Climate Change | Can the legal system help us???
|Climate change lawsuit gets green light|
|By Dianne Saxe
October 09 2009 issue
Three momentous current developments in the U.S. — a court decision and two new regulations — give us an important clue as to the direction climate change will go in Canada.
Until now, most American (and Canadian) courts have ducked civil suits on climate change, ruling that the issue is “non-justiciable,” i.e. political, not judicial. Control of climate change, they argue, is much too complicated, requiring elaborate and sensitive trade-offs between competing domestic and international interests. It is up to the government to act, they have said, and it has chosen not to do so.
This was, for example, the reason recently given by our Federal Court for refusing to enforce a Canadian statute, the Kyoto Protocol Implementation Act, which our government has decided to flout. (Friends of the Earth v. Canada is under appeal.)
Nonsense, said the well-respected Second Circuit of Appeals on Sept. 21. In Connecticut v. American Electric, the court ruled that victims of climate change can sue coal-fired electric utilities in common law nuisance. The court’s reasons are couched in U.S. jurisprudence, but the essential arguments and responses are equally applicable in Canada.
In American Electric, seven U.S. coastal states and the City of New York seek an order in federal court, requiring the seven largest U.S. coal-fired electric utilities to slash their greenhouse gas emissions. In a parallel lawsuit, three major non-governmental organizations that own and protect sensitive environmental lands sue the same defendants for the same relief. The defending utilities brought a summary judgment motion to strike out the claim, and were successful (on the non-justiciable ground) in the District Court. The plaintiffs appealed, and have now won a resounding victory.
The court carefully dissected and rejected each of the defendants’ arguments. On justiciability, the Second Circuit feels competent to adjudicate environmental cases, such as nuisance, between defined parties. British, American and Canadian courts have over a century of experience adjudicating complex common law public nuisance cases on air and water pollution. The courts also feel able to apply established tort rules to new and complex factual situations and have done so on many occasions. Climate change litigation, they say, is not necessarily different, stating:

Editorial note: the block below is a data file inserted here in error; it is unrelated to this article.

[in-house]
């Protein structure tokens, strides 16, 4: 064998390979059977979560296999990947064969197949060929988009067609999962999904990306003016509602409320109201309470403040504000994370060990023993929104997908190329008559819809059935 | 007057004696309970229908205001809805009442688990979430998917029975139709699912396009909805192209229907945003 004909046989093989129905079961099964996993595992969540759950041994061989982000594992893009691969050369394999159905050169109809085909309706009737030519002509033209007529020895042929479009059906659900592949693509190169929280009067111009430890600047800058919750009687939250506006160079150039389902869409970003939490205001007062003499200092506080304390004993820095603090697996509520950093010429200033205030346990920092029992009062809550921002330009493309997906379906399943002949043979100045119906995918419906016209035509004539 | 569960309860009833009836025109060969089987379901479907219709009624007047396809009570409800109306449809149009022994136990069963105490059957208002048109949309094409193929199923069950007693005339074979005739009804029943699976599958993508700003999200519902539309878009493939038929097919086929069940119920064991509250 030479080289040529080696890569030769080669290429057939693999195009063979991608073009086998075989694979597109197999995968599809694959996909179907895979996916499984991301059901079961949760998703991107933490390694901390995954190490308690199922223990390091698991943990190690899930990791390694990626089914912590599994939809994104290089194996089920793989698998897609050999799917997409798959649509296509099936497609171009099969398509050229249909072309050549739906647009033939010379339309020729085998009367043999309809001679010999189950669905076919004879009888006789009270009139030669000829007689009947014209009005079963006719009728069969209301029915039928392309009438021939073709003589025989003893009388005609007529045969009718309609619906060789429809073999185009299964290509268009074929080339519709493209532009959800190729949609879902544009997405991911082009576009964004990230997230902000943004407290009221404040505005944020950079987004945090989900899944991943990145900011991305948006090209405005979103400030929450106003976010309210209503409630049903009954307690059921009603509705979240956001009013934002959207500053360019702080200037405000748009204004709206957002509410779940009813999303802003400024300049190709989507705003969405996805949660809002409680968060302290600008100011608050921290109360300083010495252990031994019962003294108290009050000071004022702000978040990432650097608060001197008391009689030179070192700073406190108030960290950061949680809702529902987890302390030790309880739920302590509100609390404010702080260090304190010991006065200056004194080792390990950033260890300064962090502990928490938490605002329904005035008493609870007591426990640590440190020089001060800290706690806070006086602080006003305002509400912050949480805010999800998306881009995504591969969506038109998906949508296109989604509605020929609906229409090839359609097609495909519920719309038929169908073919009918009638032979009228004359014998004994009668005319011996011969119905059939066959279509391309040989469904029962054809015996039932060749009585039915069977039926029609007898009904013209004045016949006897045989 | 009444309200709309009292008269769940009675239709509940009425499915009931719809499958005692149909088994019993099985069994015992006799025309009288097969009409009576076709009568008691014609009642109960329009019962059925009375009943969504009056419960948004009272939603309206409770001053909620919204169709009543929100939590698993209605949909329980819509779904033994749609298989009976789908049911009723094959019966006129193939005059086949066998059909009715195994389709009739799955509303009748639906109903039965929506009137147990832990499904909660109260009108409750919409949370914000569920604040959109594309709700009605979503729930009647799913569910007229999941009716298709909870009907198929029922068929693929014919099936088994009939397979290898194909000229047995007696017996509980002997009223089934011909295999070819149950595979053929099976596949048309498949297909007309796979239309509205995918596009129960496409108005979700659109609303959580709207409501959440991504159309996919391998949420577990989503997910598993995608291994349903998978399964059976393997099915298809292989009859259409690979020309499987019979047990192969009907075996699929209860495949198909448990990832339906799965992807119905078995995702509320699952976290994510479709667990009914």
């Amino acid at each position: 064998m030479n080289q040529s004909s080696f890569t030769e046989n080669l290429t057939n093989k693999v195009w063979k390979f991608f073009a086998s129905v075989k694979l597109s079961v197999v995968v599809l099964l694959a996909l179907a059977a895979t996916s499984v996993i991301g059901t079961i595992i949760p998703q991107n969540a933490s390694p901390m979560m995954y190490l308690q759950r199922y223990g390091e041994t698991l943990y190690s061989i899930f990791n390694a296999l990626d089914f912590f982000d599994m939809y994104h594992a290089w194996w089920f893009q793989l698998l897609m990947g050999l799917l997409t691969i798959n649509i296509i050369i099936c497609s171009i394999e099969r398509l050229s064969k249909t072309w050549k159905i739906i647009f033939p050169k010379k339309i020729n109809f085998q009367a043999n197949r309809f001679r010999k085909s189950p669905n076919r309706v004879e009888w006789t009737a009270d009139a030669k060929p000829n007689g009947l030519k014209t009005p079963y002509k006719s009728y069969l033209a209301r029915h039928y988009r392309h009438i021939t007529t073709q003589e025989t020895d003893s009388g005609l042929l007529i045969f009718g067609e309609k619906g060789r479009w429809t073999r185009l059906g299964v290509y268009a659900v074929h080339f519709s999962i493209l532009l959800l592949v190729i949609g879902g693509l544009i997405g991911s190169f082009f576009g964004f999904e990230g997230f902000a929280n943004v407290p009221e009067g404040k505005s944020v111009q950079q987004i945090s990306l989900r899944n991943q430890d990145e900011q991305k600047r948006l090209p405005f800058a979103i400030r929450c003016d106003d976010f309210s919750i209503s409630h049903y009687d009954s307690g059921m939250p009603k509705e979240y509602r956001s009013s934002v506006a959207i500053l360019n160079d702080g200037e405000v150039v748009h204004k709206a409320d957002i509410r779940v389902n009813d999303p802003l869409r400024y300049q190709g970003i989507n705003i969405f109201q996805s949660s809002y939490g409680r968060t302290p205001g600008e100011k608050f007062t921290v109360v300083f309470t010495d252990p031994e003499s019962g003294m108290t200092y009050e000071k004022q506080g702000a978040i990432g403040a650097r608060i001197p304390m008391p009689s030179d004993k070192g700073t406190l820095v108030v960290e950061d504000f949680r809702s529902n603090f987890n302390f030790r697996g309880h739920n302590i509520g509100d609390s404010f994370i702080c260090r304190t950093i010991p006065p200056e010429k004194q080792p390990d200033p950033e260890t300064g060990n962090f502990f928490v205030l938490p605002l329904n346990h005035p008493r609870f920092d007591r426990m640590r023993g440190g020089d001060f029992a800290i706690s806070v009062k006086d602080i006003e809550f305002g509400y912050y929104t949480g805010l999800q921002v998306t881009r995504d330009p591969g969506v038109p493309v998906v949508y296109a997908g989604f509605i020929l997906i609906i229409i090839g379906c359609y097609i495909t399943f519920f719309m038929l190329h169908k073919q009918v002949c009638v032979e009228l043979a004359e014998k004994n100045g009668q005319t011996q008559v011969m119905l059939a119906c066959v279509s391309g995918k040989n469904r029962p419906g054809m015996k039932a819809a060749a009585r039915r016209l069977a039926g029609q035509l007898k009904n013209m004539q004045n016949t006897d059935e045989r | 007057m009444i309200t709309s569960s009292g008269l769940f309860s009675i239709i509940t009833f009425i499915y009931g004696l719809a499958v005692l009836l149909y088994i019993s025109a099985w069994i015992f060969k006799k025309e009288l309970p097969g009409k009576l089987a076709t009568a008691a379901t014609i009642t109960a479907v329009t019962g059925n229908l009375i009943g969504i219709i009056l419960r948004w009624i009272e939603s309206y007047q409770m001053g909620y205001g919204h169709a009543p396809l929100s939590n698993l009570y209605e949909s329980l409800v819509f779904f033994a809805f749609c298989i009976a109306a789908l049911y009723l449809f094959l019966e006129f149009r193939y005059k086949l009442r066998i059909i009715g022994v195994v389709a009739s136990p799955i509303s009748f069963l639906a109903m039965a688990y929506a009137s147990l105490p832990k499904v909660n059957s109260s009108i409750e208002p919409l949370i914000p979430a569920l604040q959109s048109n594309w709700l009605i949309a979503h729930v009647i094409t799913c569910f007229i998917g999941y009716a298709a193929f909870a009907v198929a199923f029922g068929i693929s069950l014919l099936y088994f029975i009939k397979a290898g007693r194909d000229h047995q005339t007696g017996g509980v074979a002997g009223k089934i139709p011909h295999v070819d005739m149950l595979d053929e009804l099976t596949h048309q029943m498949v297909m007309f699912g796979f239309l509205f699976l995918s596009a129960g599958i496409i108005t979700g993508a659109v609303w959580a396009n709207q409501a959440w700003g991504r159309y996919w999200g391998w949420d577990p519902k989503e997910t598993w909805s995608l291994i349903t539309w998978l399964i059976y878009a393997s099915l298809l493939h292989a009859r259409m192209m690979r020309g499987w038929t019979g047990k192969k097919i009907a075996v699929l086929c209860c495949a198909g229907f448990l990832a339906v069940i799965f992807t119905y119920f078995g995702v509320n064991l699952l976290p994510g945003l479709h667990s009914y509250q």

“The political implications of any decision involving possible limits on carbon emissions are important in the context of global warming, but not every case with political overtones is non-justiciable.”
Does tort law apply to greenhouse gases? In the U.S., as in Canada, common law torts can be supplanted by legislation. To date, the U.S. government has deliberately refused to limit greenhouse gas emissions. Does that refusal “occupy the field”? No, according to the Second Circuit, failure to act does not supplant the common law.
Other typical defences were equally rejected. All plaintiffs had standing to bring their claims because of the direct harm that each of them is suffering and will suffer from climate change; the states and the City of New York had an additional claim to standing because of their government role to protect the public interest.
What about causation? Because climate change is driven by global emissions, not merely local ones, defendants always say there is no legal link between their emissions and the plaintiffs’ damages.
Again, the Second Circuit was unimpressed. The same tort may be committed by many emitters, but this does not immunize them all from legal responsibility. The plaintiffs need only prove that the defendants are making a material contribution to their damages; in this case, the seven defendants emit 10 percent of total U.S. greenhouse gases. It will be up to the trial court to determine what proportion of the plaintiffs’ damages ought to be attributed to these defendants.
Each of these conclusions has obvious application in Canada, and could underpin litigation against our major greenhouse gas emitters, most obviously the oil sands operators. The precise details may differ, but the fundamental issues and policy choices are the same. And, in both countries, major emitters may now prefer legislation to the risk of civil lawsuits.
Canada will have little choice but to copy two major new U.S. regulations. On Sept. 15, after 30 years of litigation, the U.S. Environmental Protection Agency (EPA) issued a rule requiring massive improvements in the energy efficiency of North American cars and trucks. And on Sept. 22, the EPA ordered thousands of American businesses to report their greenhouse gas emissions, starting Jan. 1, 2010.
Canada already has a mandatory greenhouse gas reporting system for the largest emitters, but the U.S. rule applies to a much larger segment of the economy, including any organization that emits 25,000 tonnes of CO2e/year. Canada will now have to do the same, which could be a surprise to the many companies below our current reporting threshold of 100,000 tonnes.
Dianne Saxe is an environmental law specialist and heads the environmental law boutique Saxe Law Office in Toronto.